“Existing statistical reports on water-surface photovoltaics (WSPV) only provide aggregated summary statistics but lack spatiotemporal information, which hinders the environmental assessment and policy management,” the research's lead author, Shanchuan Guo, told pv magazine. “We developed a new and adaptive workflow for identifying WSPV using satellite imagery and integrating multiple spectral indices.”
In the paper “Mapping global water-surface photovoltaics with satellite images,” published in Renewable and Sustainable Energy Review, the research group explained it combined multi-source data and mapping results to assess the geographic distribution and characteristics of WSPV s and produce an an up-to-date spatial database.
The water mask was based on the global surface water dataset (GSW) created by the European Union's Joint Research Centre (JRC), which provides the annual spatial distribution of surface water from 1984 to 2020.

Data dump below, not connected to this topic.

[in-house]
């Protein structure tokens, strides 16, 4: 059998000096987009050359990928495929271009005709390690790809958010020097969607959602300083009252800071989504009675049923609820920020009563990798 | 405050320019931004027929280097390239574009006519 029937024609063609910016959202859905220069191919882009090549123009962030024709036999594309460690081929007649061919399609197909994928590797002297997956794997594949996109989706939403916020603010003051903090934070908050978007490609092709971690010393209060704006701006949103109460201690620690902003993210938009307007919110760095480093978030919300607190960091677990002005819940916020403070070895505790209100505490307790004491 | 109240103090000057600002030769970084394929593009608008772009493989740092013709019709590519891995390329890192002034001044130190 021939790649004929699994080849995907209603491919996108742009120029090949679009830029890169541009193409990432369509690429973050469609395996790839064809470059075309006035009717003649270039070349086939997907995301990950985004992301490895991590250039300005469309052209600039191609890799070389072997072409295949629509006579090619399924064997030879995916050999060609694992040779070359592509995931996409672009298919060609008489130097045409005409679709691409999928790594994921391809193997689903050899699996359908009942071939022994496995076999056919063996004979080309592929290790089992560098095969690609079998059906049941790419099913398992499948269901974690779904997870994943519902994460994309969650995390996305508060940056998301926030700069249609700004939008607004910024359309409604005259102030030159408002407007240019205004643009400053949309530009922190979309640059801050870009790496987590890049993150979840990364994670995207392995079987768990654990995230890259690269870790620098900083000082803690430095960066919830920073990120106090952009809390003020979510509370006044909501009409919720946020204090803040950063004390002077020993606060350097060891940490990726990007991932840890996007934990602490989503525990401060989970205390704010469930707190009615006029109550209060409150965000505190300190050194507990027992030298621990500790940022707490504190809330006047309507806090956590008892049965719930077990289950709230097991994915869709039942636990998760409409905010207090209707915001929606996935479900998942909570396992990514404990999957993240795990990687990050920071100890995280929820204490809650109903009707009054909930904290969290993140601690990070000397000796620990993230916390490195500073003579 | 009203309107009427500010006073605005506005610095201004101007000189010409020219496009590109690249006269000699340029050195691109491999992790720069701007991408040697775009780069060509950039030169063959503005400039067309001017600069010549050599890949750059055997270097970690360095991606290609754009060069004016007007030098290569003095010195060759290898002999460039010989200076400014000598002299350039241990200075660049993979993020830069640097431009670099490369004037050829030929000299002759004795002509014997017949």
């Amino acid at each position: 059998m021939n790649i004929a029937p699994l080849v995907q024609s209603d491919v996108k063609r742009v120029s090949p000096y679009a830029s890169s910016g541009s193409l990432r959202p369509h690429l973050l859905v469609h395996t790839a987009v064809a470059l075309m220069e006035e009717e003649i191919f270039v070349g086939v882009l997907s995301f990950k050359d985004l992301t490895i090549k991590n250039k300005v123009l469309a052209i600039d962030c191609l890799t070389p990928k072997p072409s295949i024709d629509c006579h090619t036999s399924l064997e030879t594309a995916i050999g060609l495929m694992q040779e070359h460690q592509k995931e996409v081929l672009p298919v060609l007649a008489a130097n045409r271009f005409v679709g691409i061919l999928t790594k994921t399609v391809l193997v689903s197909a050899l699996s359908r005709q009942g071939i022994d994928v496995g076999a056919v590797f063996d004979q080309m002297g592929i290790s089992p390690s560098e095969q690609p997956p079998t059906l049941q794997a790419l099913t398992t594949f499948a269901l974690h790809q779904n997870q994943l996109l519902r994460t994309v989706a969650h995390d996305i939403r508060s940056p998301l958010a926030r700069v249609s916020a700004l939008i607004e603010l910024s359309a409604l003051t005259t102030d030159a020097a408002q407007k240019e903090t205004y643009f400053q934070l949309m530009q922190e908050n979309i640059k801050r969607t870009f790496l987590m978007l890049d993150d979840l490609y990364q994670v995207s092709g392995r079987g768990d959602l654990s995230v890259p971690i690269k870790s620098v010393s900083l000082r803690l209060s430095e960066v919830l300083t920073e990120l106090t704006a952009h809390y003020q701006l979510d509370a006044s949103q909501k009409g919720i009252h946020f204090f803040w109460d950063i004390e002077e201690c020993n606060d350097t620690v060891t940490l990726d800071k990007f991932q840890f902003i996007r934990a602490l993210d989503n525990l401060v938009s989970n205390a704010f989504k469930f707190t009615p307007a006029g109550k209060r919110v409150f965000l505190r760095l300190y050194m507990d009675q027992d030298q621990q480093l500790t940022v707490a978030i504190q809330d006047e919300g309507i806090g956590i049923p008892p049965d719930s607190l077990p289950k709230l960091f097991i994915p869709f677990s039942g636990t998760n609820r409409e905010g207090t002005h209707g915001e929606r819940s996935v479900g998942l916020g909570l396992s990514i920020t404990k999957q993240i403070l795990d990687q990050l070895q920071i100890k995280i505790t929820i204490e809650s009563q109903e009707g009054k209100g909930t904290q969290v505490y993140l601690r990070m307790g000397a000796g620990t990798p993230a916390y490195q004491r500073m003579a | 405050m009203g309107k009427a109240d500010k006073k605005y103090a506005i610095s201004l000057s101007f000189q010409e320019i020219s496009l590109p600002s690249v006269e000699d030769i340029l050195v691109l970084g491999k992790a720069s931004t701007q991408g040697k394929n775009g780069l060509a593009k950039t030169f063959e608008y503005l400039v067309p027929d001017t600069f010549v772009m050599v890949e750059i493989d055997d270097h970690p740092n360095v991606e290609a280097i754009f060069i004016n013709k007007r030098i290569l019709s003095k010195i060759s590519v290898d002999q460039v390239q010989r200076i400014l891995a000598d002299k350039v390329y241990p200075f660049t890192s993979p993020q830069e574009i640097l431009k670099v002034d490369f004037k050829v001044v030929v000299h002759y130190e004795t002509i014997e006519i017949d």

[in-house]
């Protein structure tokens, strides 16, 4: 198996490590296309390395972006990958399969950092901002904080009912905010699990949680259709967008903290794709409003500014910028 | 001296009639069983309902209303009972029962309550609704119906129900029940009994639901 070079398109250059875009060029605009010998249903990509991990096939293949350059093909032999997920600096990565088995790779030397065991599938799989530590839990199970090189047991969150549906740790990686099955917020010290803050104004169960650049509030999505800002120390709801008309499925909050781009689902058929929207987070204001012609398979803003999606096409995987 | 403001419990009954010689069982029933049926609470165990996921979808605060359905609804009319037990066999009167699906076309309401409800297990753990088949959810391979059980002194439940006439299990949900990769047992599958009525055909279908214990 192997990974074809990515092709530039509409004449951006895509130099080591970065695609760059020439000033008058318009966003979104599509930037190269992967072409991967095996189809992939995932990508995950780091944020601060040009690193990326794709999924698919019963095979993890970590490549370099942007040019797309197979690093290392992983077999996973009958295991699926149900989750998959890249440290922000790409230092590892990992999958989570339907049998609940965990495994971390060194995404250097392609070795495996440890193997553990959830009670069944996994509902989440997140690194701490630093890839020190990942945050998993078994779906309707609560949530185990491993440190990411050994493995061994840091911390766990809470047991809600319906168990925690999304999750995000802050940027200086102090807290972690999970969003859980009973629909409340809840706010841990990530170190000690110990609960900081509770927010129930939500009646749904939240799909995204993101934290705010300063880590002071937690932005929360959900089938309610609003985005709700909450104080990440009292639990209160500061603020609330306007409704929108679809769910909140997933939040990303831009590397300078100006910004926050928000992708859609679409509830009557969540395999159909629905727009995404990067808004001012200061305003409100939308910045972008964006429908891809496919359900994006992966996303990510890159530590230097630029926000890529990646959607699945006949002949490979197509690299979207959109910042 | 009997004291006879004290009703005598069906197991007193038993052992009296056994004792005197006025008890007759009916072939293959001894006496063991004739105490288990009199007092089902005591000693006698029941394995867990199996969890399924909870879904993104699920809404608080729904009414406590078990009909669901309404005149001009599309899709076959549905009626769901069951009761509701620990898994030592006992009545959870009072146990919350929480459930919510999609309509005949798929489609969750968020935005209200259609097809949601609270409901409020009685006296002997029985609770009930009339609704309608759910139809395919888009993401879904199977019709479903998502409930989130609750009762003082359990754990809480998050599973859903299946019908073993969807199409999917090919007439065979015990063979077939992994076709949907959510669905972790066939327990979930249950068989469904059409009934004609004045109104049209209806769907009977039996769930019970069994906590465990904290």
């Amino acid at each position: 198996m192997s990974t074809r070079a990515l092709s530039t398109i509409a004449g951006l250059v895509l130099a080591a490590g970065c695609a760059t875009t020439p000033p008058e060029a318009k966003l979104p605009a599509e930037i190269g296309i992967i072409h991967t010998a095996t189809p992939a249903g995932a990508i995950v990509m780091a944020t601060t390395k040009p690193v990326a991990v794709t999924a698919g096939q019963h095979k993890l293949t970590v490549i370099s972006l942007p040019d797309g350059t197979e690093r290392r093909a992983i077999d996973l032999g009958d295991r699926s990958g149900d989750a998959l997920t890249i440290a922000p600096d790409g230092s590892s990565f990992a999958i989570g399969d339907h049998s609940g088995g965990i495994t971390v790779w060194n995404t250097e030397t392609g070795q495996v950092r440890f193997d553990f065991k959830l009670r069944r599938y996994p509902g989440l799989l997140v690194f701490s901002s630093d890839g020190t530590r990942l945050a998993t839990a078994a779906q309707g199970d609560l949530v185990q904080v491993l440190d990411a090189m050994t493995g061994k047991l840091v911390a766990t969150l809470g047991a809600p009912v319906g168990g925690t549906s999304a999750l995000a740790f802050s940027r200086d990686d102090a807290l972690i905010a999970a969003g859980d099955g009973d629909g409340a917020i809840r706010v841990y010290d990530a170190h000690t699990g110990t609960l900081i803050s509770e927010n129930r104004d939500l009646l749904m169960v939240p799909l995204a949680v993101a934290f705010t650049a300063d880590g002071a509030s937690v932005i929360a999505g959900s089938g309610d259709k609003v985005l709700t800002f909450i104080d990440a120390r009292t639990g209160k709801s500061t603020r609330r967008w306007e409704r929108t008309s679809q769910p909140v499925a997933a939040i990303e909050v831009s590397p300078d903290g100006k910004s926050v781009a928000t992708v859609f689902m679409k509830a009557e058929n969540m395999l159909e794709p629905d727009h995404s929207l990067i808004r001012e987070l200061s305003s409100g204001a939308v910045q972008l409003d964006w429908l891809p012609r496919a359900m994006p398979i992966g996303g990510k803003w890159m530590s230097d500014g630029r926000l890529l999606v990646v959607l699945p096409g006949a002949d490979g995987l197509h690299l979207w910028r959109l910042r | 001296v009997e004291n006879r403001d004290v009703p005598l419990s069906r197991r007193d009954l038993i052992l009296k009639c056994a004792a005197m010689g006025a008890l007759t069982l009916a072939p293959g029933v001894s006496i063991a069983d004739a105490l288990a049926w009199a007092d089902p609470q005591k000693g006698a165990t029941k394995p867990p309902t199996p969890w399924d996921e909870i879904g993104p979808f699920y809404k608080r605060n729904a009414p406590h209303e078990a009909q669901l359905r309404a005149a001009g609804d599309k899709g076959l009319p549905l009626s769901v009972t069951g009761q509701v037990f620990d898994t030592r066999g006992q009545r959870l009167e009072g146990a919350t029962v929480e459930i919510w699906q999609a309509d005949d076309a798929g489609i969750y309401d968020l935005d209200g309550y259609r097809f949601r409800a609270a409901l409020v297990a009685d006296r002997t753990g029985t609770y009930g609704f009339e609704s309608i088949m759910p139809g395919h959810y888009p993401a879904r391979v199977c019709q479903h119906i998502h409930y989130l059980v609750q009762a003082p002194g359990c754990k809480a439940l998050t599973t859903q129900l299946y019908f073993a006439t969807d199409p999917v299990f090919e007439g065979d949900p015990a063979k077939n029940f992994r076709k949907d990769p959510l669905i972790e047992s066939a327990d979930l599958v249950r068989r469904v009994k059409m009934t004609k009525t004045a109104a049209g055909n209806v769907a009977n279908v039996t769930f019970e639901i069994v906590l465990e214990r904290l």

“WSPVs are spectrally distinct from most land cover types and can be identified by remote sensing once they are larger than the satellite pixel size,” the scientists specified. “We used Google Earth images and Sentinel satellite imagery from 2019 to 2021 to examine and modify the type changes of WSPV validation samples over three years, and finally obtained the annual correctly labeled validation samples.”
The academics claim that the proposed approach enables the mapping of WSPVs over large areas at high resolution. They found that the water areas covered with floating PV installations increased from 187.0 km2 to 272.0 km2 between 2019 and 2021. They also estimated estimated a global installed WSPV capacity of 12.9 GW.
“The results advanced the understanding of the global spatial-temporal dynamics of the recent WSPV development and will be useful for informing future global and regional renewable planning and management for policymakers and project stakeholders,” they stressed.
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